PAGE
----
This paper intends to contribute to the economic literature that investigates the origins of teenage pregnancy and early marriage/co habitation in Peru and to improve understanding of the risk factors of one important gender-related issue that has historically provoked asymmetric costs for boys and girls.
First, we investigate how early cohabitation, marriage and childbearing vary according to early socioeconomic conditions
second, we explore to what extent the factors related to early poverty matter equally for boys and girls
third, we examine whether factors such as low aspirations and low expectations of future economic success, school achievement, socio- emotional competencies, knowledge of family planning, and sexual behaviours, can contribute to explaining teenage childbearing and marriage in disadvantaged contexts
finally, we look at how changes in socioeconomic status, migration, and household structure, as well changes in aspirations, test scores, and socio-emotional competencies during childhood and early adolescence, might have increased or decreased the probability of teenage childbearing, marriage, and cohabitation.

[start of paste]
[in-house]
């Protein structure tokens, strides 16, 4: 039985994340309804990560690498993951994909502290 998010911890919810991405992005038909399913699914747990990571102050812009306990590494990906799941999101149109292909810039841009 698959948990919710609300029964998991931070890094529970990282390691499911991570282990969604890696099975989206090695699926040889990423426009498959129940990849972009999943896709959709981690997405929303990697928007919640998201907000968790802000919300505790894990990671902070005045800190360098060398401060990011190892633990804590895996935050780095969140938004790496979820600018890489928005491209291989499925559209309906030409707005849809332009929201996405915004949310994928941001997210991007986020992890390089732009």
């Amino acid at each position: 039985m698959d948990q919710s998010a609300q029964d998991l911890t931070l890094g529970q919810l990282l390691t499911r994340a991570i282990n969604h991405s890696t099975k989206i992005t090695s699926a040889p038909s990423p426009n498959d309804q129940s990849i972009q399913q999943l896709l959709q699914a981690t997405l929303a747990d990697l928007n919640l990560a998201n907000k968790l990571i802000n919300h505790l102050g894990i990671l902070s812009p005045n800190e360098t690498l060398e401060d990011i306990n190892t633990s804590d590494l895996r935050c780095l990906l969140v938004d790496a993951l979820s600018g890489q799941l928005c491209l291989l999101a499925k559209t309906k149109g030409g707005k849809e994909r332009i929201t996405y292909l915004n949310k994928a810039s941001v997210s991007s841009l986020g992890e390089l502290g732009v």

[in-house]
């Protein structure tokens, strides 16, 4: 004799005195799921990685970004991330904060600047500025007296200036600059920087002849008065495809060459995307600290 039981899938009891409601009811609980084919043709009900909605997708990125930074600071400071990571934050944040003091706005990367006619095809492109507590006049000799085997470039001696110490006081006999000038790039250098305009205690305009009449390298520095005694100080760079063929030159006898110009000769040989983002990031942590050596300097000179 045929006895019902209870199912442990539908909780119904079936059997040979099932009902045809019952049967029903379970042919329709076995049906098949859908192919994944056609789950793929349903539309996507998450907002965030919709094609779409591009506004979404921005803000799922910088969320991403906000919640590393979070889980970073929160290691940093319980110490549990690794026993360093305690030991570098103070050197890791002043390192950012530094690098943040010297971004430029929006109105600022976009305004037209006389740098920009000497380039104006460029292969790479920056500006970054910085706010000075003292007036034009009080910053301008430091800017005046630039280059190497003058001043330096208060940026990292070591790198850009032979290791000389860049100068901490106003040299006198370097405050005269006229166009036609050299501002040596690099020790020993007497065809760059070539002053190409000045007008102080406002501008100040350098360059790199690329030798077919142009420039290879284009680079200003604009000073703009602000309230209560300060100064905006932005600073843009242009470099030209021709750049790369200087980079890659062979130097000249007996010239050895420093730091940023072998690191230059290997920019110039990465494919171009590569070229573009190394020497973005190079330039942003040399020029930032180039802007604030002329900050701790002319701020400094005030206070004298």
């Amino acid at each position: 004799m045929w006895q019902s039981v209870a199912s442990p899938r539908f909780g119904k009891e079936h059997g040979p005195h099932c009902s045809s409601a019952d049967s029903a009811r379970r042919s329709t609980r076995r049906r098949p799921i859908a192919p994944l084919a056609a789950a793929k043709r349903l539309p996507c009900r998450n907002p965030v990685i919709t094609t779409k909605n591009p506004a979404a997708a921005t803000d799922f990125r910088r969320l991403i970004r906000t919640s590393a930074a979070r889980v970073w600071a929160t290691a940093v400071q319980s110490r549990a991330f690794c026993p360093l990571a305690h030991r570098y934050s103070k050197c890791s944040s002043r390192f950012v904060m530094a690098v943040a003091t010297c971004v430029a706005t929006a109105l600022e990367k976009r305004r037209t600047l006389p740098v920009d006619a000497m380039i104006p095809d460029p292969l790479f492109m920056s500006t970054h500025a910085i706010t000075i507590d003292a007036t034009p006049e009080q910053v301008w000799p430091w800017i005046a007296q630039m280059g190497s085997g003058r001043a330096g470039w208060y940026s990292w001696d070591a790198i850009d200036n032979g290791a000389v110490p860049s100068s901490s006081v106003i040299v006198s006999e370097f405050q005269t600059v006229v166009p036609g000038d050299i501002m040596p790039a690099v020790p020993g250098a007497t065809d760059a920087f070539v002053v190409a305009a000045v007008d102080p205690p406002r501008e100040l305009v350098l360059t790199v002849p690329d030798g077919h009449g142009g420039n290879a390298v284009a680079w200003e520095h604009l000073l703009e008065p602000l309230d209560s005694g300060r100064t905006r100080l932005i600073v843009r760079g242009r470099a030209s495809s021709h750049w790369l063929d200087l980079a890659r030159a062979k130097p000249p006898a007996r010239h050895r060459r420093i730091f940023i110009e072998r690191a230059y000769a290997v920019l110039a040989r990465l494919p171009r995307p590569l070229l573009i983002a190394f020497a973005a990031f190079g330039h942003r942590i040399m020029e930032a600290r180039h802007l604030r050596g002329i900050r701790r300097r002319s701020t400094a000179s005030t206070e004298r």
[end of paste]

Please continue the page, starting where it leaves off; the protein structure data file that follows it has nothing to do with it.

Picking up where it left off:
This study uses data from Young Lives, an international study of childhood poverty, following the lives of 12,000 children in 4 countries (Ethiopia, India, Peru and Vietnam) over 15 years. Young Lives is funded by the UK Department for International Development.
Favara, Marta, Alan Sanchez and Pablo Lavado (2016) ‘Understanding teenage fertility, cohabitation, and marriage: the case of Peru’, GRADE’s series: Avance de Investigación N.22
Understanding teenage fertility, cohabitation, and marriage: the case of Peru
Published 1 September 2016